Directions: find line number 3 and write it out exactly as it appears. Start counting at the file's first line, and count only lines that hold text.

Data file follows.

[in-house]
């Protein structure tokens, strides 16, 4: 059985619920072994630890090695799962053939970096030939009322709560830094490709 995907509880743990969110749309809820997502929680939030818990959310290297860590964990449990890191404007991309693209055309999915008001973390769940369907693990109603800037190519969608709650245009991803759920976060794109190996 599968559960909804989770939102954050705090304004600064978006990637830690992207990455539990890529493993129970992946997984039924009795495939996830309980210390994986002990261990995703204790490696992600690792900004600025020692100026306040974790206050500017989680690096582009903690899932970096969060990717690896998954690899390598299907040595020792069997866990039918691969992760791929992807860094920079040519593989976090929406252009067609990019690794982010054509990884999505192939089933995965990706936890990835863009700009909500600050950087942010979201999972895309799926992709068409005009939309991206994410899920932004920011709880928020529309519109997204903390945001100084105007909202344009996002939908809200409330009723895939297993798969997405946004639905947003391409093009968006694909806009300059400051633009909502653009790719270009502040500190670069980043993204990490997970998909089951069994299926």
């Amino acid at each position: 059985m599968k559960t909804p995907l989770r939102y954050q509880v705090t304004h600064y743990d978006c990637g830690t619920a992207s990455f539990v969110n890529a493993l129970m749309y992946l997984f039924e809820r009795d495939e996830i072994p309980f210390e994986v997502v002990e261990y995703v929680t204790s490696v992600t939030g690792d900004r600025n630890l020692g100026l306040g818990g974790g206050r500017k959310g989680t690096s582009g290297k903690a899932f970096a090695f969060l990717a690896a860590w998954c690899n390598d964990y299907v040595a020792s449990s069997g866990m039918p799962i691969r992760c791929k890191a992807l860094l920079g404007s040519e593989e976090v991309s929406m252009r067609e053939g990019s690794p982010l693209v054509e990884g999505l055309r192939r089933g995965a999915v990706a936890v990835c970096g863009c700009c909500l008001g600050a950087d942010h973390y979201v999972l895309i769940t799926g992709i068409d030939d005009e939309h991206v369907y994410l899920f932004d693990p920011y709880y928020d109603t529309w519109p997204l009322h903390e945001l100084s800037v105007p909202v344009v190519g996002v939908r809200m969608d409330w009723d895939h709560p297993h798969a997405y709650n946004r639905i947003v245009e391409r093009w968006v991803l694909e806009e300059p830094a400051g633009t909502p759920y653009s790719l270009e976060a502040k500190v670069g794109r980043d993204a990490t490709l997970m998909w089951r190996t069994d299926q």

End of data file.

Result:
């Amino acid at each position: 059985m599968k559960t909804p995907l989770r939102y954050q509880v705090t304004h600064y743990d978006c990637g830690t619920a992207s990455f539990v969110n890529a493993l129970m749309y992946l997984f039924e809820r009795d495939e996830i072994p309980f210390e994986v997502v002990e261990y995703v929680t204790s490696v992600t939030g690792d900004r600025n630890l020692g100026l306040g818990g974790g206050r500017k959310g989680t690096s582009g290297k903690a899932f970096a090695f969060l990717a690896a860590w998954c690899n390598d964990y299907v040595a020792s449990s069997g866990m039918p799962i691969r992760c791929k890191a992807l860094l920079g404007s040519e593989e976090v991309s929406m252009r067609e053939g990019s690794p982010l693209v054509e990884g999505l055309r192939r089933g995965a999915v990706a936890v990835c970096g863009c700009c909500l008001g600050a950087d942010h973390y979201v999972l895309i769940t799926g992709i068409d030939d005009e939309h991206v369907y994410l899920f932004d693990p920011y709880y928020d109603t529309w519109p997204l009322h903390e945001l100084s800037v105007p909202v344009v190519g996002v939908r809200m969608d409330w009723d895939h709560p297993h798969a997405y709650n946004r639905i947003v245009e391409r093009w968006v991803l694909e806009e300059p830094a400051g633009t909502p759920y653009s790719l270009e976060a502040k500190v670069g794109r980043d993204a990490t490709l997970m998909w089951r190996t069994d299926q």